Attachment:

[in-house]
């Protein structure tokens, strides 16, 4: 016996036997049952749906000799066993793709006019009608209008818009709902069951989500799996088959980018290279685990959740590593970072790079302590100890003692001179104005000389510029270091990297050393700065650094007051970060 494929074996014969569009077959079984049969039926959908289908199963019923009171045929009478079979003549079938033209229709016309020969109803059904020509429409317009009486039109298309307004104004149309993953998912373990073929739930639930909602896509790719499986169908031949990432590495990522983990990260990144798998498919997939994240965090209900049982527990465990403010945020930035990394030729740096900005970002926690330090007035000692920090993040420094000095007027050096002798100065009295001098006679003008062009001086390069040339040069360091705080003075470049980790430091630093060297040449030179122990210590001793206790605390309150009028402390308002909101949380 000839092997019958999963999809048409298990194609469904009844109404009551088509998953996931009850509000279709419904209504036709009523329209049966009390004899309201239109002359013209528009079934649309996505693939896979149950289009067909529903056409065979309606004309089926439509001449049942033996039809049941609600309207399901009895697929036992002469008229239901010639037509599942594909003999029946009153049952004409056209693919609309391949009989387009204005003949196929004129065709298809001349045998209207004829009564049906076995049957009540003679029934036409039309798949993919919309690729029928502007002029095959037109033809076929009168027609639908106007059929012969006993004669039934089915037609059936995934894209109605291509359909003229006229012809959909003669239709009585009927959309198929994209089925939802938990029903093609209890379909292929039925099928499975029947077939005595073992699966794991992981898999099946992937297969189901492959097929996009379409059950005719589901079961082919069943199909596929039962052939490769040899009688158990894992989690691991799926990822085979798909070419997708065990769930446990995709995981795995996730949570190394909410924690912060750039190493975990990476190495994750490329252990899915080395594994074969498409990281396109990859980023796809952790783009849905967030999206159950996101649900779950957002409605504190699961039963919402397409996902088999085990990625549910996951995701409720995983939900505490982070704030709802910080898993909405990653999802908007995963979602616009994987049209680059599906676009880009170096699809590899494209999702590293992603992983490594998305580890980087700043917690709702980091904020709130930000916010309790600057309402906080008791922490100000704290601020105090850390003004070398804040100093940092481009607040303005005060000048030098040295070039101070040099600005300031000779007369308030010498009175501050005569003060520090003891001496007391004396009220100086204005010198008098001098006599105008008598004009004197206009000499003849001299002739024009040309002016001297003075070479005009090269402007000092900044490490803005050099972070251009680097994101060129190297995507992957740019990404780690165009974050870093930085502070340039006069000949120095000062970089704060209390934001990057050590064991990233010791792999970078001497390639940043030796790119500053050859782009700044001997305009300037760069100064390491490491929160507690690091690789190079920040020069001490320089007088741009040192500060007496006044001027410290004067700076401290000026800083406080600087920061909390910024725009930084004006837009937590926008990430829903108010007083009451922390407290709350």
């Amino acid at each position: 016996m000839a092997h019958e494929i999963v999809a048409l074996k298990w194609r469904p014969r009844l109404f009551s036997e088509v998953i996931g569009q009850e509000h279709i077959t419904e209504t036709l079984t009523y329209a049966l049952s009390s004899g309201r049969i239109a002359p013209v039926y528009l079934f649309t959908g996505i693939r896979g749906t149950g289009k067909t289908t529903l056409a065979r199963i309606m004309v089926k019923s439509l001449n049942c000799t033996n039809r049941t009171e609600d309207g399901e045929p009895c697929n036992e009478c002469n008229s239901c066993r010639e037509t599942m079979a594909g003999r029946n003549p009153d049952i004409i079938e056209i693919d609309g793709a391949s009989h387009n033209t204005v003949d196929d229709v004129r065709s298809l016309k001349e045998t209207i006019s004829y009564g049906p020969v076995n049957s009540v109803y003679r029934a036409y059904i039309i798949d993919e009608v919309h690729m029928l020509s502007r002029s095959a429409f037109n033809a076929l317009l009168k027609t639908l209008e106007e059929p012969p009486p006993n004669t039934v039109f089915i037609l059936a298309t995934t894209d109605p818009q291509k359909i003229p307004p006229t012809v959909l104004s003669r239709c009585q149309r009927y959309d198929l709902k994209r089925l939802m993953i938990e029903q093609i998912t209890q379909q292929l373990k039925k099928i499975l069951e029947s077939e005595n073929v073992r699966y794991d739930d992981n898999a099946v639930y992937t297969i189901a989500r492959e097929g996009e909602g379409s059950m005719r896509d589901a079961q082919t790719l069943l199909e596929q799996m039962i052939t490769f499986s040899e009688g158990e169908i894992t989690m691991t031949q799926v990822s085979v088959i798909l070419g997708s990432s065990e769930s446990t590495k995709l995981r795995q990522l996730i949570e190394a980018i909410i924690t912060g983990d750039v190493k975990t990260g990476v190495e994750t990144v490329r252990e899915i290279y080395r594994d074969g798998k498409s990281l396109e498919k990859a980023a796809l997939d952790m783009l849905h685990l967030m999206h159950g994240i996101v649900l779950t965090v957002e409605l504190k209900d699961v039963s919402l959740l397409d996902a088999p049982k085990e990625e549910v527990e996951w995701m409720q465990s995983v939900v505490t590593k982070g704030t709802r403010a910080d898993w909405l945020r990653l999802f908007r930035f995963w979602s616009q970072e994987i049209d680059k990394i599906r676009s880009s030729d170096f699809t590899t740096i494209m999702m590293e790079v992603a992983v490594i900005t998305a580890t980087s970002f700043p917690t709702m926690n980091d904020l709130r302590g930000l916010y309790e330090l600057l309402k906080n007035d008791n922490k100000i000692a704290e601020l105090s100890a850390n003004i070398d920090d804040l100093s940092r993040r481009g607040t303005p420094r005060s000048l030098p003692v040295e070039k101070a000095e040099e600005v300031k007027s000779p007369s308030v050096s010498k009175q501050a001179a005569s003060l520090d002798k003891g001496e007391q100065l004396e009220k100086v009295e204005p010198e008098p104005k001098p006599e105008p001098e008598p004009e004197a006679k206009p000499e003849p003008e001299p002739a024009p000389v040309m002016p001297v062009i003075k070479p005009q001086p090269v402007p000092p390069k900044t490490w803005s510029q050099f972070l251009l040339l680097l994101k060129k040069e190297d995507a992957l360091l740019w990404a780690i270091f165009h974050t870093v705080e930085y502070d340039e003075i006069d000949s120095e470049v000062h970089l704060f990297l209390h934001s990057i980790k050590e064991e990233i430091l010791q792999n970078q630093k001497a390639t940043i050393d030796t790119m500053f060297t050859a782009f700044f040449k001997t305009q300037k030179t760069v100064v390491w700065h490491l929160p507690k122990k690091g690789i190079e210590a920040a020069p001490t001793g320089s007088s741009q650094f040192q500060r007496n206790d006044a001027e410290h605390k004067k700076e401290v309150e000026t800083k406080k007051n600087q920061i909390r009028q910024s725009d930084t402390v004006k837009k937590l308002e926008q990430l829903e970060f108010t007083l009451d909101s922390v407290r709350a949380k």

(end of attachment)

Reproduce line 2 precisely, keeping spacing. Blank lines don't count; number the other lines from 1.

């Protein structure tokens, strides 16, 4: 016996036997049952749906000799066993793709006019009608209008818009709902069951989500799996088959980018290279685990959740590593970072790079302590100890003692001179104005000389510029270091990297050393700065650094007051970060 494929074996014969569009077959079984049969039926959908289908199963019923009171045929009478079979003549079938033209229709016309020969109803059904020509429409317009009486039109298309307004104004149309993953998912373990073929739930639930909602896509790719499986169908031949990432590495990522983990990260990144798998498919997939994240965090209900049982527990465990403010945020930035990394030729740096900005970002926690330090007035000692920090993040420094000095007027050096002798100065009295001098006679003008062009001086390069040339040069360091705080003075470049980790430091630093060297040449030179122990210590001793206790605390309150009028402390308002909101949380 000839092997019958999963999809048409298990194609469904009844109404009551088509998953996931009850509000279709419904209504036709009523329209049966009390004899309201239109002359013209528009079934649309996505693939896979149950289009067909529903056409065979309606004309089926439509001449049942033996039809049941609600309207399901009895697929036992002469008229239901010639037509599942594909003999029946009153049952004409056209693919609309391949009989387009204005003949196929004129065709298809001349045998209207004829009564049906076995049957009540003679029934036409039309798949993919919309690729029928502007002029095959037109033809076929009168027609639908106007059929012969006993004669039934089915037609059936995934894209109605291509359909003229006229012809959909003669239709009585009927959309198929994209089925939802938990029903093609209890379909292929039925099928499975029947077939005595073992699966794991992981898999099946992937297969189901492959097929996009379409059950005719589901079961082919069943199909596929039962052939490769040899009688158990894992989690691991799926990822085979798909070419997708065990769930446990995709995981795995996730949570190394909410924690912060750039190493975990990476190495994750490329252990899915080395594994074969498409990281396109990859980023796809952790783009849905967030999206159950996101649900779950957002409605504190699961039963919402397409996902088999085990990625549910996951995701409720995983939900505490982070704030709802910080898993909405990653999802908007995963979602616009994987049209680059599906676009880009170096699809590899494209999702590293992603992983490594998305580890980087700043917690709702980091904020709130930000916010309790600057309402906080008791922490100000704290601020105090850390003004070398804040100093940092481009607040303005005060000048030098040295070039101070040099600005300031000779007369308030010498009175501050005569003060520090003891001496007391004396009220100086204005010198008098001098006599105008008598004009004197206009000499003849001299002739024009040309002016001297003075070479005009090269402007000092900044490490803005050099972070251009680097994101060129190297995507992957740019990404780690165009974050870093930085502070340039006069000949120095000062970089704060209390934001990057050590064991990233010791792999970078001497390639940043030796790119500053050859782009700044001997305009300037760069100064390491490491929160507690690091690789190079920040020069001490320089007088741009040192500060007496006044001027410290004067700076401290000026800083406080600087920061909390910024725009930084004006837009937590926008990430829903108010007083009451922390407290709350």